We shed our tears. Many. Some say it is necessary to say good-bye. I chose not to because she lives in me even now. Goodbye seems so permanent, so unnecessary. But our lives are altered as they prepare for and take their final journey and life goes on. My thoughts are with you and your family. Keep writing. It not only will provide a source of strength for you but others who will follow in your footsteps. (I would like to share this post in my caregivers support group if you don’t mind.) Thanks for opening your heart.

    • Dorothy, this is such a gift. I put this out into the world and I am showered with help and concern. And two major take-aways from your comment: I will never say goodbye because my mother WILL live on in me. She has given me so very much. And her dying will inform my living and that of my brothers. Yes, she is teaching us how truly strong she has always been and will be until her last breath.

      Please feel free to share the post with your caregiver group. I am honored, Beth

  6. I’m so sorry, Beth. I lost my Mom in 2006. When I lost her I lost my biggest fan. She applauded everything I did because I was her child. Not for any other reason. Yes, I miss her every day.

    “When death takes your mother, it steals the word forever.” At first, I had to immerse myself in that thought. I bathed in it… soaked in it. I looked around the world and just felt heartache.

    Then, the stories started getting lighter and more of them ended in laughter than in tears. My family and I worked our way through knowing our “fire extinguisher” was no longer in the box.

    Please know you are in my heart during this time as you say good-bye. Share your stories, wallow in your tears, and laugh so hard it hurts.

    Peace to you and your family.

    • I’m sorry, Beth. I commented before I read through and see your conversation with Dorothy now. You aren’t saying good-bye. That makes so much sense now. Maybe THAT’S a better way to live through this loss.

      I never got to say ‘good-bye’ to my Mom because she died before I got there. But now I’m thinking that may have been her plan. Perhaps it was Mom’s way of saying; “Don’t you get it? I’m never leaving you.”

      So I will keep you in my heart as you navigate this journey. Peace to you and yours.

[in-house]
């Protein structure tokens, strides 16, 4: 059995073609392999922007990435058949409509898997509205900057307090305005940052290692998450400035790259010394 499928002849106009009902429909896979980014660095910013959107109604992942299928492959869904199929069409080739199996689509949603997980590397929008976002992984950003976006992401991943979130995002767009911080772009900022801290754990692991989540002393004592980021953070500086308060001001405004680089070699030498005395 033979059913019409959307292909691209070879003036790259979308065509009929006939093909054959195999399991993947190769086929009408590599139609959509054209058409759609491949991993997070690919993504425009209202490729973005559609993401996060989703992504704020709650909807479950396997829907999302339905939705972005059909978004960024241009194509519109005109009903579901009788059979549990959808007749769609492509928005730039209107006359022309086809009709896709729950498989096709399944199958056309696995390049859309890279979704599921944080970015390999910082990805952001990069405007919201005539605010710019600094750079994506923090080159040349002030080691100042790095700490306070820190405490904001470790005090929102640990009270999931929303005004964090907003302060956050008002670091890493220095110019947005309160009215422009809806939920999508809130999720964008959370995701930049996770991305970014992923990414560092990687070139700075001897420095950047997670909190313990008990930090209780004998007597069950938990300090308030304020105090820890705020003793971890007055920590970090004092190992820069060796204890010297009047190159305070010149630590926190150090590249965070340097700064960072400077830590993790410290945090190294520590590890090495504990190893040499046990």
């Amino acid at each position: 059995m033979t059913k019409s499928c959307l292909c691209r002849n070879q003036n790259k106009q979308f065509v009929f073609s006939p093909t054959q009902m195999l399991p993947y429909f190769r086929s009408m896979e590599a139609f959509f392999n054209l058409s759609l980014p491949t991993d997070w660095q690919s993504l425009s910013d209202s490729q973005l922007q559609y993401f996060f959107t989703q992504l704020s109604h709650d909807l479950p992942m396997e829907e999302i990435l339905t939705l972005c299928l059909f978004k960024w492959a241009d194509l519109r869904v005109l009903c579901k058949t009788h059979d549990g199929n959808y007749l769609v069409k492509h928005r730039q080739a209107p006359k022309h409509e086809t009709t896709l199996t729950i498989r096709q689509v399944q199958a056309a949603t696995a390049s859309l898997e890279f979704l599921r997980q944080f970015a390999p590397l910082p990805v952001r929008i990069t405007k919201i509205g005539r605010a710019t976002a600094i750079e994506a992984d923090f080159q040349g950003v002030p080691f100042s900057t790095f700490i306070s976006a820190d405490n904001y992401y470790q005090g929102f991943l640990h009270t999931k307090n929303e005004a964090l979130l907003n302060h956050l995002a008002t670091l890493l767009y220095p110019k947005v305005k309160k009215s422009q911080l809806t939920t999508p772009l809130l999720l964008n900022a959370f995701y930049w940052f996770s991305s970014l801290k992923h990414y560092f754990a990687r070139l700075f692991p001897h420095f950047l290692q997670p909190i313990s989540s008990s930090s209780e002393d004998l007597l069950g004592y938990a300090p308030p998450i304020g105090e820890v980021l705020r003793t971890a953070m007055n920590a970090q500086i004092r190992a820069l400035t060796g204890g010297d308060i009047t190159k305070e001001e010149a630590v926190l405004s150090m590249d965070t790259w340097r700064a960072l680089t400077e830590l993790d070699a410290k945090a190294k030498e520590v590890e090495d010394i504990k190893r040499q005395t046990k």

• Patti, thank you. Yes, when your MOTHER is gone, the word changes in meaning and context. The fire extinguisher is no longer there to grab and there is now just that long stretch between your little life and death–no one in between to shield you. THANK YOU so much for your
      amazing thoughts. My brothers are already sharing stories about Mom. This is good–the laughter and the tears. Beth

  7. Patti-

    No worries. I am slowly losing her. But yes, I will remember your story because Mom will probably go when I am not at the bedside. And I will remember: “Don’t you get it? I’m never leaving you.” From my heart, a friend you are, Beth

  8. Pingback: The Grass Is Slowly Growing, My Mother Is Slowly… | Living better at 50+| Online Womens Magazine

    • Sheila, Thanks so much for your support, prayers and kind thoughts. It’s helping me so much to have my twitter friends. Thanks again for all that you do, BETH

  9. Beth,
    My heart goes out to you and your brothers as you spend these last precious moments with your Mother.
    “The death of a parent at any age is the ultimate break in the familiar and the routine,” is so true. And after they have passed…life is never the same. We go on, we live and love…because they lived and loved. But the longing to have they here with us, never leaves.
    We had a friend sing, “I Can Only Imagine” at my Mom’s celebration of life! And now, I just vision the two of us dancing at Jesus’ feet together, when the time is right! I know there will come a day, it just won’t be here! 🙂
    My prayers are with you and your family in the days and weeks to come.

    • Bridgit, I am continually joyous when receiving comments like yours. Thank you for taking the time to reach out and provide me with such solace and truly needed advice. I send you blessings too and know that I will always be a better person because I had Jinni for a mom.

      take care, Beth

  10. Pingback: Fire Extinguishers Mounted on the Wall « Bridgit Smith

  11. Oh what a beautiful, thoughtful, and true essay. My mother has Alzheimer’s and is in the Health Facility at Wesley Acres. I lose her little by little, every day, but I cherish every moment I have with her. We still laugh. She still wants to feed me from her plate. “Here–you eat this!,” she’ll say (again and again).

    Two years ago as we cleaned out her house after her move, I was so struck by how loving my parents truly were (my father died in 1988). At one point, my sister and I were going through what was left behind of 45 years of our family life in that home, and the realization hit me: Everything they did, they did for us.

    • Dear Wini,
      My experience is similar–a loss that occurs day to day. Now my mother has trouble even forming words. Sometimes she seems to growl on the phone as if she were speaking. But what a woman! She gave her life for us and it is so painful to see her go through this passage. Thank you for your comment. I am eager to see you at the luncheon with Robyn.
      And I will miss your columns–you can fill me in on the changes when I see you. Beth